The Late, Lament­ed Mol­ly Marx

  • Review
By – December 22, 2011

Mol­ly Marx is dead, dead, dead, but she doesn’t feel it and isn’t ready to let go. She looks down from the Dura­tion” on the world she left and the peo­ple she loves with a decid­ed­ly oth­er-world­ly per­spec­tive but with her sense of humor still alive and kicking. 

This breath-of-fresh-air nov­el is part chick­lit, part mur­der mys­tery, and all charm. The mys­tery boasts a unique detec­tive, Mol­ly, her­self, from up above. She can’t quite remem­ber exact­ly how she died, but now that she’s in the Dura­tion for the dura­tion, she has noth­ing but time to try to fig­ure it out. Could she have been killed by her phi­lan­der­ing hus­band, jeal­ous sis­ter, secret boyfriend? Could it have been one of the com­pet­i­tive femme-fatales who peo­ple her per­fect-seem­ing life? Per­haps she wasn’t mur­dered at all but sim­ply the vic­tim of unfor­tu­nate acci­dent. She trains an ana­lyt­i­cal eye on the doings down below as well as a pro­tec­tive one on her beloved young daugh­ter as she tries to make sense of it all and grad­u­al­ly learns to under­stand what real­ly matters.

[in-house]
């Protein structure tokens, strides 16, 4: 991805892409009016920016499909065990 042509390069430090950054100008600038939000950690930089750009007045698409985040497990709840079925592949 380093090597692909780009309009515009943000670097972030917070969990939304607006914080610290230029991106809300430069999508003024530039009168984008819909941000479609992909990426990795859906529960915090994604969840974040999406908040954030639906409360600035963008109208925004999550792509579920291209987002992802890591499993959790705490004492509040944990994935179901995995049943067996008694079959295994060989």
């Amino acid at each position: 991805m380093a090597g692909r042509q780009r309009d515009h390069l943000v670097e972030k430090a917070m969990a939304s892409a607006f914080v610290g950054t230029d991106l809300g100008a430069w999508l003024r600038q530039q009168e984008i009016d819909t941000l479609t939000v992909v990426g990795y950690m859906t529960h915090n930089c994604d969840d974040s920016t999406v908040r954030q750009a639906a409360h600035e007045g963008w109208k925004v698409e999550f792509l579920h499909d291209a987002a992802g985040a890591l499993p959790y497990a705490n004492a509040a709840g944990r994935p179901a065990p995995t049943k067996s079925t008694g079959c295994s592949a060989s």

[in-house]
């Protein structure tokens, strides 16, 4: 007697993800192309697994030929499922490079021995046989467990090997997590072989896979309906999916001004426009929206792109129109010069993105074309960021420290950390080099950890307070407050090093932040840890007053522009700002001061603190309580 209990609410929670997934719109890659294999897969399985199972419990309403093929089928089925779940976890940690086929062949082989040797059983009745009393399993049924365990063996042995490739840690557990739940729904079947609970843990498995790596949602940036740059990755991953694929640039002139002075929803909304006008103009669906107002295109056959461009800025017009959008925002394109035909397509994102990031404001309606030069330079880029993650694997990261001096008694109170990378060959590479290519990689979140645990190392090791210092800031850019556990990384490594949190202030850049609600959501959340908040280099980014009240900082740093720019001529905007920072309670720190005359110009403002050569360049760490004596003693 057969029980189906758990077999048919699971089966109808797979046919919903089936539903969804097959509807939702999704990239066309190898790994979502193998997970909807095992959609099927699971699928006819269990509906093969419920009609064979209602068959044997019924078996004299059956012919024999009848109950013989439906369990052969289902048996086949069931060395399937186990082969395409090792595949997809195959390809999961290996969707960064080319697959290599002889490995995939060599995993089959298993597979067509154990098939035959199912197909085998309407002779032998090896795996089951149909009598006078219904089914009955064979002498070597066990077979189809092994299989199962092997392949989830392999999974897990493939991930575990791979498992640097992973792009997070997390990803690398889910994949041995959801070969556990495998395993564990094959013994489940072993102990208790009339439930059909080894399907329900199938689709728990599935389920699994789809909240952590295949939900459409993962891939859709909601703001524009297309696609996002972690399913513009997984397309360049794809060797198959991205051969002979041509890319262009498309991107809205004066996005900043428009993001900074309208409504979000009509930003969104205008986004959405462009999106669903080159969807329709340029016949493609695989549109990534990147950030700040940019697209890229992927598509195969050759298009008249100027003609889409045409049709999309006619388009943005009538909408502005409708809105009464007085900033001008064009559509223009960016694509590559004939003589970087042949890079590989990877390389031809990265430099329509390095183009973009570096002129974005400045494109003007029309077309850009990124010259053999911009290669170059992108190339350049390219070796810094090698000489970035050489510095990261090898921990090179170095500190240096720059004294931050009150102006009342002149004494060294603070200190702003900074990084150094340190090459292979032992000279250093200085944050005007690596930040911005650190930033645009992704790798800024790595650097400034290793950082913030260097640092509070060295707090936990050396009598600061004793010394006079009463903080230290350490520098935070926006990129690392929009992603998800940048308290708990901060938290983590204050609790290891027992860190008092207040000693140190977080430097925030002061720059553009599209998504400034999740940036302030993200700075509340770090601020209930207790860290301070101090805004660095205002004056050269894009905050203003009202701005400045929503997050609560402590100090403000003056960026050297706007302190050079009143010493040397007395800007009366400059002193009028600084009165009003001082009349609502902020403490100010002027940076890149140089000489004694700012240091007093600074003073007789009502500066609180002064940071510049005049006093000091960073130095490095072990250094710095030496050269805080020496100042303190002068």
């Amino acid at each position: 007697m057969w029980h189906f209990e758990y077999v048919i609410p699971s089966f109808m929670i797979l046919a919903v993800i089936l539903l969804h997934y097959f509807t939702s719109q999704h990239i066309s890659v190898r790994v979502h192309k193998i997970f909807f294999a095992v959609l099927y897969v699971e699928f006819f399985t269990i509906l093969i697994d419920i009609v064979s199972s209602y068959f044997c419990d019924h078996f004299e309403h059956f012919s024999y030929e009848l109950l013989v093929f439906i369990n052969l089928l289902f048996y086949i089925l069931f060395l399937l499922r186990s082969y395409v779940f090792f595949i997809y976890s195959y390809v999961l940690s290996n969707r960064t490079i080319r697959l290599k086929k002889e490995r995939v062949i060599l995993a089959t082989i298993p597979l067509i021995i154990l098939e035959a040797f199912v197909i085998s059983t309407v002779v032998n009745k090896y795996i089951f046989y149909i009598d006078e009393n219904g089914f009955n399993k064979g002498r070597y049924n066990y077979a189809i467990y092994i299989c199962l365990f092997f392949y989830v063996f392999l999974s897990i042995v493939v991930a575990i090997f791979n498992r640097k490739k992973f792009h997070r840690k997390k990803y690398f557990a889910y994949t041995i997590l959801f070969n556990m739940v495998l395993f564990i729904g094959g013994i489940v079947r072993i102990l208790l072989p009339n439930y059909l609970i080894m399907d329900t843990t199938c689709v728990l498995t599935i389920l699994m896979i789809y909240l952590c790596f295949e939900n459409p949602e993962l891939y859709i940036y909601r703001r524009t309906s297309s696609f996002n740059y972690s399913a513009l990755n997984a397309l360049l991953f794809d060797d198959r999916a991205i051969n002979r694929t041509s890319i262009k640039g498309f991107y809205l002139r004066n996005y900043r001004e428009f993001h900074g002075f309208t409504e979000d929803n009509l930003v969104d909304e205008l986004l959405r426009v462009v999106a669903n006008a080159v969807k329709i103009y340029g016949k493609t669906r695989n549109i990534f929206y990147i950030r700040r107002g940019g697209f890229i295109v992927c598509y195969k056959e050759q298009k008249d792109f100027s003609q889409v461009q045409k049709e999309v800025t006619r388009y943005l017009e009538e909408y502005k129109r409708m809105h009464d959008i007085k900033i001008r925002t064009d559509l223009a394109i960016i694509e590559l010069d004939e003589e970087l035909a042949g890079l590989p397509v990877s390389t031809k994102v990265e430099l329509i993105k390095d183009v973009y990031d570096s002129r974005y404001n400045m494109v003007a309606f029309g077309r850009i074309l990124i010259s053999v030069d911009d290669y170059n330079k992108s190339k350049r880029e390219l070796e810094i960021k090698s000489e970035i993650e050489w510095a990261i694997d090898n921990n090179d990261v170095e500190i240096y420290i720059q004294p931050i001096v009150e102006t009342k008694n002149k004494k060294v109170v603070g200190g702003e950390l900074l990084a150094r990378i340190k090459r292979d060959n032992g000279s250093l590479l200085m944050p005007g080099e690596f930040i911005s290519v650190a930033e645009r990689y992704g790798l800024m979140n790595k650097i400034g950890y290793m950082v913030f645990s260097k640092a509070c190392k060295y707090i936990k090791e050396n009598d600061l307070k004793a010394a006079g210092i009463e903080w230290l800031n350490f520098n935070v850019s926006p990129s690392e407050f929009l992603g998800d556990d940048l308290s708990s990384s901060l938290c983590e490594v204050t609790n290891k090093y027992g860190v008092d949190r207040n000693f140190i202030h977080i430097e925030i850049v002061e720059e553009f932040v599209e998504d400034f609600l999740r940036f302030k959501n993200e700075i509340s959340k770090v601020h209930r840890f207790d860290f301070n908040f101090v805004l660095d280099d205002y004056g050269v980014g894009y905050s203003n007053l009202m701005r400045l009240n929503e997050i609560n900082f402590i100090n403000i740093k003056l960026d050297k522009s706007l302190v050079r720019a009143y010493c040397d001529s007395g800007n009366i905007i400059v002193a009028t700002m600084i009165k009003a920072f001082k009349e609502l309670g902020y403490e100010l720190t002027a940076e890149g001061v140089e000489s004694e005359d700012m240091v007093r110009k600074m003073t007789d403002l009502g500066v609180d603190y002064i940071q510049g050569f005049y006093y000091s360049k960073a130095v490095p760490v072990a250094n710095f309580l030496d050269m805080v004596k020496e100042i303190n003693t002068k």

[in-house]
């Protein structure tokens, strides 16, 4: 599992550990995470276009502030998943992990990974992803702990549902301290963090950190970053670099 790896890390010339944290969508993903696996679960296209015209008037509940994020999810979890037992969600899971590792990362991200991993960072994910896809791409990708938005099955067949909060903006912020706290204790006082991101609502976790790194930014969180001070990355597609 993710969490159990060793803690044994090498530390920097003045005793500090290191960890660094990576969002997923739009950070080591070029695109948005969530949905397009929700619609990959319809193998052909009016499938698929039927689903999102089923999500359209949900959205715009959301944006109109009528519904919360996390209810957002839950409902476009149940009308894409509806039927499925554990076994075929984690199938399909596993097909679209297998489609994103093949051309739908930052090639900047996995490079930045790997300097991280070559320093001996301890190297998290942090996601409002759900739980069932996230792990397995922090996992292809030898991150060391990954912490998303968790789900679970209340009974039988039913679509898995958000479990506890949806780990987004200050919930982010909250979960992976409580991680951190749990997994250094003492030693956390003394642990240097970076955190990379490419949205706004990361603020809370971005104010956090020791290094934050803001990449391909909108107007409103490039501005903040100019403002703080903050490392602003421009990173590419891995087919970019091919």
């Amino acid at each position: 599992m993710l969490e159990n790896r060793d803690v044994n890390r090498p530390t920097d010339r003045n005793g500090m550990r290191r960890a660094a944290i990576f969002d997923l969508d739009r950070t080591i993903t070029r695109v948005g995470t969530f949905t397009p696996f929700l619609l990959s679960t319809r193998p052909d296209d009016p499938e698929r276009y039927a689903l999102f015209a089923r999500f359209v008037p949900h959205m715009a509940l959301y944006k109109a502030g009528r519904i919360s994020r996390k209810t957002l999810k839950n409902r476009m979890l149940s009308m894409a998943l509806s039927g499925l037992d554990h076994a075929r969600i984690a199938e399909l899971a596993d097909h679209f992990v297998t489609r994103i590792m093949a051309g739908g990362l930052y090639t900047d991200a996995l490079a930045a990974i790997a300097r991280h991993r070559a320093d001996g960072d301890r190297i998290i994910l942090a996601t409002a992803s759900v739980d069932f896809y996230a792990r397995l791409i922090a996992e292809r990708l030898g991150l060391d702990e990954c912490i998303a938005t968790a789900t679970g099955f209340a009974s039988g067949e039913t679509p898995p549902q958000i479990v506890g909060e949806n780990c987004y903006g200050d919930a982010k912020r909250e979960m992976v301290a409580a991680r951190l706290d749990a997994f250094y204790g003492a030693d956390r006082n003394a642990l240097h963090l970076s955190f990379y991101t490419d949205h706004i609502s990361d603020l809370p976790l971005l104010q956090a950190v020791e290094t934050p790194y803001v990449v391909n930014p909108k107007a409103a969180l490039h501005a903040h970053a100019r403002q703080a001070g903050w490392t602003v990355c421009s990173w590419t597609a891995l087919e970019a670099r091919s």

With a cast of char­ac­ters pur­pose­ful­ly and hilar­i­ous­ly stereo­typed, a touch of irony and some down-to-earth phi­los­o­phy, Koslow’s nov­el thor­ough­ly entertains.

Michal Hoschan­der Malen is the edi­tor of Jew­ish Book Coun­cil’s young adult and children’s book reviews. A for­mer librar­i­an, she has lec­tured on top­ics relat­ing to lit­er­a­cy, run book clubs, and loves to read aloud to her grandchildren.

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